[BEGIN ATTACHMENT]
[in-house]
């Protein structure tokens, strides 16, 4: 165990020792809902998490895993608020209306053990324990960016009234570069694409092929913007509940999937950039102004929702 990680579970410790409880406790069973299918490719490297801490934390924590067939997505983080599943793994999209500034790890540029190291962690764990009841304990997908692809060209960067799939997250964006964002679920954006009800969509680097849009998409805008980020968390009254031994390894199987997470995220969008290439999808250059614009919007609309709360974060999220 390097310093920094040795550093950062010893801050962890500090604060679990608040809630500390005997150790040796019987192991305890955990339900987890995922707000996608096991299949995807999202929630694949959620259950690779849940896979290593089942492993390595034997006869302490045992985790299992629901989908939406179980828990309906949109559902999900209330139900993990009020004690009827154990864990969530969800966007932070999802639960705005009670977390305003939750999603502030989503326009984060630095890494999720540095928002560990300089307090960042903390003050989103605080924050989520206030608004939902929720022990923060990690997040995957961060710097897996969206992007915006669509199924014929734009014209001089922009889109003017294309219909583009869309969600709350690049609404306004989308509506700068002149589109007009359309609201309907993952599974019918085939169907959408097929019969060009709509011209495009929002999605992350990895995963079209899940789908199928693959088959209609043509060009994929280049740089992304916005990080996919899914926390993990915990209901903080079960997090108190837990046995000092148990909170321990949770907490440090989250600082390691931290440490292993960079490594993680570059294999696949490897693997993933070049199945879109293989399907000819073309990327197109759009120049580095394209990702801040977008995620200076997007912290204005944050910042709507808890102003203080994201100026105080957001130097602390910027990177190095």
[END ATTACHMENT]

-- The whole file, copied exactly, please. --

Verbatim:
[in-house]
């Protein structure tokens, strides 16, 4: 165990020792809902998490895993608020209306053990324990960016009234570069694409092929913007509940999937950039102004929702 990680579970410790409880406790069973299918490719490297801490934390924590067939997505983080599943793994999209500034790890540029190291962690764990009841304990997908692809060209960067799939997250964006964002679920954006009800969509680097849009998409805008980020968390009254031994390894199987997470995220969008290439999808250059614009919007609309709360974060999220 390097310093920094040795550093950062010893801050962890500090604060679990608040809630500390005997150790040796019987192991305890955990339900987890995922707000996608096991299949995807999202929630694949959620259950690779849940896979290593089942492993390595034997006869302490045992985790299992629901989908939406179980828990309906949109559902999900209330139900993990009020004690009827154990864990969530969800966007932070999802639960705005009670977390305003939750999603502030989503326009984060630095890494999720540095928002560990300089307090960042903390003050989103605080924050989520206030608004939902929720022990923060990690997040995957961060710097897996969206992007915006669509199924014929734009014209001089922009889109003017294309219909583009869309969600709350690049609404306004989308509506700068002149589109007009359309609201309907993952599974019918085939169907959408097929019969060009709509011209495009929002999605992350990895995963079209899940789908199928693959088959209609043509060009994929280049740089992304916005990080996919899914926390993990915990209901903080079960997090108190837990046995000092148990909170321990949770907490440090989250600082390691931290440490292993960079490594993680570059294999696949490897693997993933070049199945879109293989399907000819073309990327197109759009120049580095394209990702801040977008995620200076997007912290204005944050910042709507808890102003203080994201100026105080957001130097602390910027990177190095």